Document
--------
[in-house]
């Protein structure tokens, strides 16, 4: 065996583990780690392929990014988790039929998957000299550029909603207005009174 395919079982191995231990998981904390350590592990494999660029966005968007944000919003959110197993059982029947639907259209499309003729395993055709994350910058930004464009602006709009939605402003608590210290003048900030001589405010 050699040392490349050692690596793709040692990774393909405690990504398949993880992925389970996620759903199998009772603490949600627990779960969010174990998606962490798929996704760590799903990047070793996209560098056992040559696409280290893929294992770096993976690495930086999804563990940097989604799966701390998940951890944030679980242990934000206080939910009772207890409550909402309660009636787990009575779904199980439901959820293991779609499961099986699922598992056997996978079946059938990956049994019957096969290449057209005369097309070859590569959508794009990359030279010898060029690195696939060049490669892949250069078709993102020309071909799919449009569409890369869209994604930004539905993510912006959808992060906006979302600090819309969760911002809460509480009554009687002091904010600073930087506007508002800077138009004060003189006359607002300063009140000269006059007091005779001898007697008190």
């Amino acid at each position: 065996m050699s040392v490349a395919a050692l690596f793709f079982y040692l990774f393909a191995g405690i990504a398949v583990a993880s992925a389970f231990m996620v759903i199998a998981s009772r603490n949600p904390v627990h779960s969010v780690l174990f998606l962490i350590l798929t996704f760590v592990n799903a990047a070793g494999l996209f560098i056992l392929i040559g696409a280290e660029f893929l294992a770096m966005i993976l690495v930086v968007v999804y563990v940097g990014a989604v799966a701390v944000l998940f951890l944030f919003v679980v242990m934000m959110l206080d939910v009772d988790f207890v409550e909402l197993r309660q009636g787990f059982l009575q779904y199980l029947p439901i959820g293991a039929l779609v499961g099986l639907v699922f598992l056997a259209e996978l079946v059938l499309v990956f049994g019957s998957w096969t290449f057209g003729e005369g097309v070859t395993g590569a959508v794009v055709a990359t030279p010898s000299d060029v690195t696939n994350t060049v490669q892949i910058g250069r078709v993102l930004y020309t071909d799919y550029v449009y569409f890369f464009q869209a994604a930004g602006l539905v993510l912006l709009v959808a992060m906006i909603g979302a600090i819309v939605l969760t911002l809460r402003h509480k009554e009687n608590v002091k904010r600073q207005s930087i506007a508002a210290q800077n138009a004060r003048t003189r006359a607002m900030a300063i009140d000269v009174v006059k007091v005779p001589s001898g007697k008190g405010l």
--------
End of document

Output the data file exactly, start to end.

[in-house]
């Protein structure tokens, strides 16, 4: 065996583990780690392929990014988790039929998957000299550029909603207005009174 395919079982191995231990998981904390350590592990494999660029966005968007944000919003959110197993059982029947639907259209499309003729395993055709994350910058930004464009602006709009939605402003608590210290003048900030001589405010 050699040392490349050692690596793709040692990774393909405690990504398949993880992925389970996620759903199998009772603490949600627990779960969010174990998606962490798929996704760590799903990047070793996209560098056992040559696409280290893929294992770096993976690495930086999804563990940097989604799966701390998940951890944030679980242990934000206080939910009772207890409550909402309660009636787990009575779904199980439901959820293991779609499961099986699922598992056997996978079946059938990956049994019957096969290449057209005369097309070859590569959508794009990359030279010898060029690195696939060049490669892949250069078709993102020309071909799919449009569409890369869209994604930004539905993510912006959808992060906006979302600090819309969760911002809460509480009554009687002091904010600073930087506007508002800077138009004060003189006359607002300063009140000269006059007091005779001898007697008190």
């Amino acid at each position: 065996m050699s040392v490349a395919a050692l690596f793709f079982y040692l990774f393909a191995g405690i990504a398949v583990a993880s992925a389970f231990m996620v759903i199998a998981s009772r603490n949600p904390v627990h779960s969010v780690l174990f998606l962490i350590l798929t996704f760590v592990n799903a990047a070793g494999l996209f560098i056992l392929i040559g696409a280290e660029f893929l294992a770096m966005i993976l690495v930086v968007v999804y563990v940097g990014a989604v799966a701390v944000l998940f951890l944030f919003v679980v242990m934000m959110l206080d939910v009772d988790f207890v409550e909402l197993r309660q009636g787990f059982l009575q779904y199980l029947p439901i959820g293991a039929l779609v499961g099986l639907v699922f598992l056997a259209e996978l079946v059938l499309v990956f049994g019957s998957w096969t290449f057209g003729e005369g097309v070859t395993g590569a959508v794009v055709a990359t030279p010898s000299d060029v690195t696939n994350t060049v490669q892949i910058g250069r078709v993102l930004y020309t071909d799919y550029v449009y569409f890369f464009q869209a994604a930004g602006l539905v993510l912006l709009v959808a992060m906006i909603g979302a600090i819309v939605l969760t911002l809460r402003h509480k009554e009687n608590v002091k904010r600073q207005s930087i506007a508002a210290q800077n138009a004060r003048t003189r006359a607002m900030a300063i009140d000269v009174v006059k007091v005779p001589s001898g007697k008190g405010l």